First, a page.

The competition review provides a blueprint for the next wave of deregulation and structural reform
The Harper competition review provides a unique opportunity. The draft recommendations released in September 2014 are well reasoned, progressive and pragmatic. If implemented, they will position Australia well for the coming decades.
As head of the G20, Australia has a once-in-a-generation opportunity to ‘walk the talk’ and demonstrate real global economic leadership.
Australia leads the world’s G20 economies at a critical stage in the evolution of the world economy. It has been the envy of the world, surviving the global financial crisis largely unscathed. Yet there are economic storm clouds on the horizon. If Australia is to maintain prosperity it must take immediate steps to bolster the flagging productivity. This is the critical context to the Harper review.
So what is so special about the review? It has been 20 years since Australia’s competition policy was last reviewed. The Hilmer review had a profound impact on the Australian economy. In 2006, it was one of the most deregulated economies in the Western world. Competition policy reforms led the world and delivered some of the strongest growth rates in the OECD.
Harper review a blueprint
The Harper review provides a blueprint for the next wave of deregulation and structural reform. There are 52 recommendations touching on three general themes.
Firstly, it recommends institutional reforms. Australia’s competition policy institutions need reinvigoration. The draft report proposes a high-powered policy review and development entity, the Australian council for competition policy, which could have real influence, overseeing a new regime of commonwealth-state competition payments.
It may also provide policy leadership, including via independent market studies and annual reviews. The review also recommends that competition access and pricing functions be migrated to a new specialist regulator that will subsume the National Competition Council. Fixes to important processes are recommended, including a merging of the much-criticised ‘formal merger review’ process with merger authorisations. The report also suggests refining governance of the Australian Competition and Consumer Commission (the ACCC) – although the commission structure works well and has been integral to the ACCC’s independence.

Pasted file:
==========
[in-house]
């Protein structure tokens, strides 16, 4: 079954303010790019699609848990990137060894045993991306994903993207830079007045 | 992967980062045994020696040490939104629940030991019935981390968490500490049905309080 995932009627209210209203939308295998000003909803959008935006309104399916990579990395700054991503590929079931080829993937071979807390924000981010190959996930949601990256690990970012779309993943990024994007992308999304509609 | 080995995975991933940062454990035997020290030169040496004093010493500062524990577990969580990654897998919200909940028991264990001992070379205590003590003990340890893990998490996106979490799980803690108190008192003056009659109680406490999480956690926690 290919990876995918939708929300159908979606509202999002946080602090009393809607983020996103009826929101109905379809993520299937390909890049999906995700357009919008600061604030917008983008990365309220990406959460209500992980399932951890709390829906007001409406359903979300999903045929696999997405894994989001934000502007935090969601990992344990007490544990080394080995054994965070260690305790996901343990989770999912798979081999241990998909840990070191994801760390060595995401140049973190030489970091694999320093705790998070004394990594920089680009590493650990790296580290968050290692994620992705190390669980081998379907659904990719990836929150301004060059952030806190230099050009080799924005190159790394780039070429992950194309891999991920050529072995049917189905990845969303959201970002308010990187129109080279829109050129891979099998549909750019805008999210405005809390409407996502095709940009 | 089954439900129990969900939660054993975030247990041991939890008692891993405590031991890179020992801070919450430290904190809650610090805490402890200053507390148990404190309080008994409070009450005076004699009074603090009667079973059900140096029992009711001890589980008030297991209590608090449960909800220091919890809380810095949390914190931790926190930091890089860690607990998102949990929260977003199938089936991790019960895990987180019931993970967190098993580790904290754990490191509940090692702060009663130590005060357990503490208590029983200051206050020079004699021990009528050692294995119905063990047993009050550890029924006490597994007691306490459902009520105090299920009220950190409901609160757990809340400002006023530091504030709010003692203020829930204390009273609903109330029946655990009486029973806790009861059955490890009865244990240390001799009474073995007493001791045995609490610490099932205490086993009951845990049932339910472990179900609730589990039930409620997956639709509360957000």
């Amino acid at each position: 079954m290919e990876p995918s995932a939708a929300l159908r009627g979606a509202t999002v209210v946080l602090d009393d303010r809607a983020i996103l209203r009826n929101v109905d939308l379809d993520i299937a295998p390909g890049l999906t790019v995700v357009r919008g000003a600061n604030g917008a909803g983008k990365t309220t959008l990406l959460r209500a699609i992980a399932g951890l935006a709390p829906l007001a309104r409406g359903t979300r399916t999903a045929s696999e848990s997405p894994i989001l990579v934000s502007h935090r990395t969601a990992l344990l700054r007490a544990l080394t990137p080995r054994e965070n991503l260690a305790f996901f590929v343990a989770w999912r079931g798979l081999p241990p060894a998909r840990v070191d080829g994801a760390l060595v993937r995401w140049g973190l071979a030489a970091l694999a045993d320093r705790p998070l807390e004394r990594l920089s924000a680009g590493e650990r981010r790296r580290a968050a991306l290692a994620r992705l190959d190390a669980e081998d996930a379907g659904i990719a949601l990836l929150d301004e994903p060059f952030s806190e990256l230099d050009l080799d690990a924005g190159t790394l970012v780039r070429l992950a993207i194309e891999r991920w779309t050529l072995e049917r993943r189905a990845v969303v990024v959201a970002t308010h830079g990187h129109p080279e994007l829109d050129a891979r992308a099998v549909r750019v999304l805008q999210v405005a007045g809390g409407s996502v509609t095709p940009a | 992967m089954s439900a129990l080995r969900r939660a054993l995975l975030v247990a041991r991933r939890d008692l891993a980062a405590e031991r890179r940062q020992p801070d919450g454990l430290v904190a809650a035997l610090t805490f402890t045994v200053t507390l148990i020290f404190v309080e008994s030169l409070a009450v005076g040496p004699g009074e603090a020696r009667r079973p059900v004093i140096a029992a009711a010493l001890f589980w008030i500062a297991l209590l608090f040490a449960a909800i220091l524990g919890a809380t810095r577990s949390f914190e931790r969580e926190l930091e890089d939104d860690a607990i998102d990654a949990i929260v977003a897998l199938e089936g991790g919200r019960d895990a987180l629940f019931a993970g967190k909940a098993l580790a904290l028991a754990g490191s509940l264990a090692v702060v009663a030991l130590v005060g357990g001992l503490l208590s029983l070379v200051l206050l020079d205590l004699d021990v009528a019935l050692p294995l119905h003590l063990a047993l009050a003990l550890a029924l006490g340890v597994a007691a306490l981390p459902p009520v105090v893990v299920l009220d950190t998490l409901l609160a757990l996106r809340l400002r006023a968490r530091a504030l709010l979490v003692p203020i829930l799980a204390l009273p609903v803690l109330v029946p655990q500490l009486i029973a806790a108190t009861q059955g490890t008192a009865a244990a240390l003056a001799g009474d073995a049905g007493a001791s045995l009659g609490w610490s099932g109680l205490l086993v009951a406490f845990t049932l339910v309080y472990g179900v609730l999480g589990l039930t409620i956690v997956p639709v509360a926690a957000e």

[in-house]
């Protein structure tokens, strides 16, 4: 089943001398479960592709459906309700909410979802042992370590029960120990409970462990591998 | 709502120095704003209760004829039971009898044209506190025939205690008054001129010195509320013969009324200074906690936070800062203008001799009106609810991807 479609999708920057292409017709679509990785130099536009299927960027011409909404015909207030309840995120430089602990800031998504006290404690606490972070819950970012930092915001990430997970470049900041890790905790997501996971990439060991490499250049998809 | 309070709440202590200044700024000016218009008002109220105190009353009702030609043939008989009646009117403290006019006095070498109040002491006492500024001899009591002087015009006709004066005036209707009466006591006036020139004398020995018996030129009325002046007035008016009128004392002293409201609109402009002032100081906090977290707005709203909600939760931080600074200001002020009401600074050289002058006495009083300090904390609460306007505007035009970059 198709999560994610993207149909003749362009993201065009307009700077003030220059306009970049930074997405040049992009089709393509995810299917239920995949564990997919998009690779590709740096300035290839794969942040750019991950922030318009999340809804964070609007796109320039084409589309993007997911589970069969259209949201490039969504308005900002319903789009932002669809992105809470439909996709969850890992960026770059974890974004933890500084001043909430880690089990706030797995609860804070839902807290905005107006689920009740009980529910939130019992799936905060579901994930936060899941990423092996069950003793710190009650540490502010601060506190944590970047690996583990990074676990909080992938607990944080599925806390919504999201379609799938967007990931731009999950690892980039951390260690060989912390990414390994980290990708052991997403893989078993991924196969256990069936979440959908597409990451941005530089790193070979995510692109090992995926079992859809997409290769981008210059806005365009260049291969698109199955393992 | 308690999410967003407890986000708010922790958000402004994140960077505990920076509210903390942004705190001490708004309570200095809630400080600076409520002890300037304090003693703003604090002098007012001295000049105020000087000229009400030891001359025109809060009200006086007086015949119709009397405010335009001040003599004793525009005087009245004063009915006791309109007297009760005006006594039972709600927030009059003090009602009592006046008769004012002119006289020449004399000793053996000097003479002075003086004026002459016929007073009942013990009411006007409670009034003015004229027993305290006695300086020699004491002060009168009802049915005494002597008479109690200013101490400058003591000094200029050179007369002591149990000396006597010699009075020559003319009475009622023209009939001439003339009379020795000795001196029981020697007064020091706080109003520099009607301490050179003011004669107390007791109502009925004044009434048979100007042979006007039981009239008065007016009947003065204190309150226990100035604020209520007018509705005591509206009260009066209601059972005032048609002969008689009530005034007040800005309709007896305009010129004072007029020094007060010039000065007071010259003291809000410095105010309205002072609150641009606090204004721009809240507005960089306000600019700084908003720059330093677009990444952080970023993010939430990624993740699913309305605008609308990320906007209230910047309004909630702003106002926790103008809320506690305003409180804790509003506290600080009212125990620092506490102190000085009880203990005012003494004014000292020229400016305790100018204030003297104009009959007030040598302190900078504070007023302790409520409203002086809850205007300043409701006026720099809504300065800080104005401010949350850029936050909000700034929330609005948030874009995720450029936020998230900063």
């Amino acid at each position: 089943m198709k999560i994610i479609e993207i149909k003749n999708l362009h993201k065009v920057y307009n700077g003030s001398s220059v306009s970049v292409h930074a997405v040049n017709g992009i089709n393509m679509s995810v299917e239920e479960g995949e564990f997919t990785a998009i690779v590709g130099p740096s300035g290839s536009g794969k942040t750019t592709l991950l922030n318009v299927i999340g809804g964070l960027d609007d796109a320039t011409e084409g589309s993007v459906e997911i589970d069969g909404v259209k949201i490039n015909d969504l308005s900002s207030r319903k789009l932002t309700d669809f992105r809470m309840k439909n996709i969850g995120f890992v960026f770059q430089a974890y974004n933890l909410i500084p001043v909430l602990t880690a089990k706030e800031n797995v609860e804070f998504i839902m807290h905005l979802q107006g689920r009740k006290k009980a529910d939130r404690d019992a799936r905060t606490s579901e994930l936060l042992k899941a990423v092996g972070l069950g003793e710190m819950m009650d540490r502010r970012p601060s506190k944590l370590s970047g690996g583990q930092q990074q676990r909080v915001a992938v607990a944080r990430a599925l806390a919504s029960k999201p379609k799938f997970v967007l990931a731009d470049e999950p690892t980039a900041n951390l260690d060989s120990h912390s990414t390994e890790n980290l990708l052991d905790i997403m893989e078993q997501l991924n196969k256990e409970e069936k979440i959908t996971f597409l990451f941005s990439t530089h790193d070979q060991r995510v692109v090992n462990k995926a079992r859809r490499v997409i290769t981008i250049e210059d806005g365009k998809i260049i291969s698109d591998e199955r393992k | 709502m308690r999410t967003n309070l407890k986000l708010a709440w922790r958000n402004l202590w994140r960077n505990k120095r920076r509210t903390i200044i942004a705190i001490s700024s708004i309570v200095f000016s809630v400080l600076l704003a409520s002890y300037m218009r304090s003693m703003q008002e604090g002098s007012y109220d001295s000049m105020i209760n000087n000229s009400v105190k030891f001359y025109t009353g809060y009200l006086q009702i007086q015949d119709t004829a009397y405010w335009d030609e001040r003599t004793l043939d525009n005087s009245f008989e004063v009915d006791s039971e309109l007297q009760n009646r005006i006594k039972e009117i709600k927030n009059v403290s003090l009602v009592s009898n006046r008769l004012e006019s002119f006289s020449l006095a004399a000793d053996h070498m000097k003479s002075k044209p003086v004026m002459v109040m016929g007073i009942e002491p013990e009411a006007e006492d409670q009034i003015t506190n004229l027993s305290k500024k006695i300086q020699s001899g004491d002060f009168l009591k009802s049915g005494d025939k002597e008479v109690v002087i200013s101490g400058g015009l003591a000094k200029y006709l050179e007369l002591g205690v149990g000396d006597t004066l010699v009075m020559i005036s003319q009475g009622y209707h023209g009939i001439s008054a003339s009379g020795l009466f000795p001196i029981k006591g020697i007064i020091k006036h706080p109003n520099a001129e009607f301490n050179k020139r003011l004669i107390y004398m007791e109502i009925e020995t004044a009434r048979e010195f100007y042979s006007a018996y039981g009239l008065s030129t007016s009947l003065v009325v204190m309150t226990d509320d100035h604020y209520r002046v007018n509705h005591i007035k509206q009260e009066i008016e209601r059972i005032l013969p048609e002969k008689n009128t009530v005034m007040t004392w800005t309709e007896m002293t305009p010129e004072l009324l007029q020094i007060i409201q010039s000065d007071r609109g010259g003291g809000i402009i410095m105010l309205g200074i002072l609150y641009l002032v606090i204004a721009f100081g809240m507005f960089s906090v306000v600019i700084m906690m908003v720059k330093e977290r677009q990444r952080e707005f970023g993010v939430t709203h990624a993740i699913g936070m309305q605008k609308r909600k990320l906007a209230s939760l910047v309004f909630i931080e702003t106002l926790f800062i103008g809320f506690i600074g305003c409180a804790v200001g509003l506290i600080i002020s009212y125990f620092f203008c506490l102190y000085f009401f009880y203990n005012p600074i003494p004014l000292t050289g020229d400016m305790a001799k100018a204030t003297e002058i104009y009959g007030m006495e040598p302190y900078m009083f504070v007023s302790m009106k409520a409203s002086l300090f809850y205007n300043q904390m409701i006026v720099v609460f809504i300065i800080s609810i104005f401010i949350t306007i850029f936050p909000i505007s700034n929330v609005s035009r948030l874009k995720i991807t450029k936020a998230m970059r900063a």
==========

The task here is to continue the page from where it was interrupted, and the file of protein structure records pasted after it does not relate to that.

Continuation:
Competition policy reforms
The review also recommends competition policy reforms. Several sectors are targeted, including health and education, road transport, shipping, taxis and pharmacies. Deregulating parallel importing and relaxing planning legislation are contemplated. The review proposes focusing on national harmonised regulation, including completing reforms of the electricity, gas and water sectors.
Finally, the review recommends refining competition laws. While some have joked that these rival Australia’s tax legislation for their arcane complexity, they are some of the best in the world. The review rather focuses on reforming provisions that regularly attract criticism.
Some notable proposed amendments include repealing the Birdsville amendments, which relate to below-cost pricing, streamlining the treatment of joint ventures and relaxing the prohibitions against third-line forcing. The complexity of the criminal cartel provisions and exclusive dealing provisions may be simplified. The prohibition against exclusionary provisions could be repealed. Some more surprising recommendations include a more expansive approach to extra-territoriality, repealing an intellectual property exemption and adopting an ‘effects test’ for the misuse of market power prohibition (albeit qualified by a new defense, perhaps borrowed from Europe).
If these recommendations are not taken seriously by Canberra, Productivity Commission Chairman Peter Harris says the alternative is a ‘low-growth scenario’ for Australia.